Mediterranean Joyce Meditates on Buddha
Joyce learned much about Buddhism when he lived in Trieste and referred to it in A Portrait of the Artist as a Young Man. Ulysses and Finnegans Wake . Buddhism and Oriental pacifism were concepts that interested Joyce, especially in his Triestine days around World War I. He appears to have learned Buddhism through Theosophy in his early days. This paper aims to discuss how Buddhism influenced Joyce's works. Joyce attempted to absorb all kinds of religious and philosophical teachings and parodied many in his texts. In 1903. Joyce wrote a review of H. Fielding-Hall's The Soul of a People , in which he conveyed a romantic view of Hall's version of Burmese Buddhism as "a wise passive philosophy" and sympathized with Buddhist methods of non-violence and pacifism. One major source of Joyce's Buddhist allusions was Henry S. Olcott's The Buddhist Catechism (1881). Joyce's copy of the book was dated May 7, 1901. Although the book remained popular and authoritative in his day, it cannot be regarded as a reliable Buddhist handbook because it preaches an occultist version of Buddhism or Theosophy. There are numerous allusions to Buddhism in Joyce's works. In this paper I reinterpret Joyce's Triestine works, especially Ulysses, using The Buddhist Catechism and Mme Blavatsky's Isis Unveiled mainly.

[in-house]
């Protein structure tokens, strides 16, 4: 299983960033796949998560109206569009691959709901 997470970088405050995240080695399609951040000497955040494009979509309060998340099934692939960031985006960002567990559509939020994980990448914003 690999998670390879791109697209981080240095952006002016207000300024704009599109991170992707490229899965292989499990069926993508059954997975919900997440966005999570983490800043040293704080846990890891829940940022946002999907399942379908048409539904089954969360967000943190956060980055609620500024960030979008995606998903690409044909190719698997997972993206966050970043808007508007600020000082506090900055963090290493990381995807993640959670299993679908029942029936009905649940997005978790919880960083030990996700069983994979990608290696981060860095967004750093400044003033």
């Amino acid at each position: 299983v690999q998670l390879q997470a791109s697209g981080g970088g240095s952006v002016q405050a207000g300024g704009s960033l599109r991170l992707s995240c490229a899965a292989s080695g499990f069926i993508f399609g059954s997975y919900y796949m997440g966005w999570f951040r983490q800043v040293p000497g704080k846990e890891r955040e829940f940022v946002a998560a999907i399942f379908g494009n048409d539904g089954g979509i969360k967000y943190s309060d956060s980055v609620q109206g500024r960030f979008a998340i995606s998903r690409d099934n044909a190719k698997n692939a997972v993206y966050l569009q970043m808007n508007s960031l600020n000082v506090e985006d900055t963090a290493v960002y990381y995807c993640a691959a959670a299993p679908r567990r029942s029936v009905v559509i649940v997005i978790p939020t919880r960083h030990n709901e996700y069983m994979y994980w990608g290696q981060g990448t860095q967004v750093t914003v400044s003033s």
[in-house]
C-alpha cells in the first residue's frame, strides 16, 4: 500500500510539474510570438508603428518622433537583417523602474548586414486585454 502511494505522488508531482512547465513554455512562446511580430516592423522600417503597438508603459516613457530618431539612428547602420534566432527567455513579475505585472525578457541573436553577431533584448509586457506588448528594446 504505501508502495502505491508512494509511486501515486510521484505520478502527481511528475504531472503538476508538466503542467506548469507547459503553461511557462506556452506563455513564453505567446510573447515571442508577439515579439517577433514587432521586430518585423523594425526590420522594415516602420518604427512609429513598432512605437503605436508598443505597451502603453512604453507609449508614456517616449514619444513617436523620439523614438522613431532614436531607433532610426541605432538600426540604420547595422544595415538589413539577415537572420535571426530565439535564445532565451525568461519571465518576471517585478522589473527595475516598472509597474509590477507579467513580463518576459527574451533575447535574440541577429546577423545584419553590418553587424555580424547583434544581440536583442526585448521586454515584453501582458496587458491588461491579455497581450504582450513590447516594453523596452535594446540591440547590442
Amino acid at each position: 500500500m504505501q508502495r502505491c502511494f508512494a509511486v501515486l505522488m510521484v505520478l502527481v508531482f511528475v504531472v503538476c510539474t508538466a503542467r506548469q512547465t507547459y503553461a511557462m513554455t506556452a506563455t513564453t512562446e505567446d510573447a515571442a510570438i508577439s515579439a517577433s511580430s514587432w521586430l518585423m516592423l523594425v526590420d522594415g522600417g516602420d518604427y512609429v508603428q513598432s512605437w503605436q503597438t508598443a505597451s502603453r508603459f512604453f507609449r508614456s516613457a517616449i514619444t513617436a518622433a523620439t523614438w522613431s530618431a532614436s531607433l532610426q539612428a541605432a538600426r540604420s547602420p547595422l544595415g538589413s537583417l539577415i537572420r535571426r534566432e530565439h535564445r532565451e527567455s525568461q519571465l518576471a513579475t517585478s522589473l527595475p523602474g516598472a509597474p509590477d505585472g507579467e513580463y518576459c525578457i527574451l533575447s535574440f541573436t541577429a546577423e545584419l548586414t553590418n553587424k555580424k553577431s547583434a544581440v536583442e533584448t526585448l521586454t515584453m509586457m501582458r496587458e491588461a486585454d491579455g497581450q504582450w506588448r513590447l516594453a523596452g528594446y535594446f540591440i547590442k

言語と文化 5, 53-64, 2003-01-31